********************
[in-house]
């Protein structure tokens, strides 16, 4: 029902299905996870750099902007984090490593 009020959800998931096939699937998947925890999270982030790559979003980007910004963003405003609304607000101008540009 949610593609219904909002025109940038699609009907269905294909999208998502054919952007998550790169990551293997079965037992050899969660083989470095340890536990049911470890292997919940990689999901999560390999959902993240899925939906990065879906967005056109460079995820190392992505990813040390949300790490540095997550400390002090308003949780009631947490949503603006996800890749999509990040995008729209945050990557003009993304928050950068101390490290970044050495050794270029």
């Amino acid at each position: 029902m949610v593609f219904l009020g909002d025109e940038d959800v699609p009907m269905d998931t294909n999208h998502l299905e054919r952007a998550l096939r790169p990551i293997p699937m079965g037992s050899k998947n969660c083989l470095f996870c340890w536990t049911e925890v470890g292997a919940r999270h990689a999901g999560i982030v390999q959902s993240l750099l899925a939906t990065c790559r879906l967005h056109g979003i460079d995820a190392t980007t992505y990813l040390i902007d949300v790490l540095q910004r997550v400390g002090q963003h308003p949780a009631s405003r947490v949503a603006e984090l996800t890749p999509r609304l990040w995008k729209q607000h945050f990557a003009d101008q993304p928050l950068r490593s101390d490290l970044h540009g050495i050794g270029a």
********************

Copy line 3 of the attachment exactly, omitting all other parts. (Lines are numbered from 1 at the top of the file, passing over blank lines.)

């Amino acid at each position: 029902m949610v593609f219904l009020g909002d025109e940038d959800v699609p009907m269905d998931t294909n999208h998502l299905e054919r952007a998550l096939r790169p990551i293997p699937m079965g037992s050899k998947n969660c083989l470095f996870c340890w536990t049911e925890v470890g292997a919940r999270h990689a999901g999560i982030v390999q959902s993240l750099l899925a939906t990065c790559r879906l967005h056109g979003i460079d995820a190392t980007t992505y990813l040390i902007d949300v790490l540095q910004r997550v400390g002090q963003h308003p949780a009631s405003r947490v949503a603006e984090l996800t890749p999509r609304l990040w995008k729209q607000h945050f990557a003009d101008q993304p928050l950068r490593s101390d490290l970044h540009g050495i050794g270029a």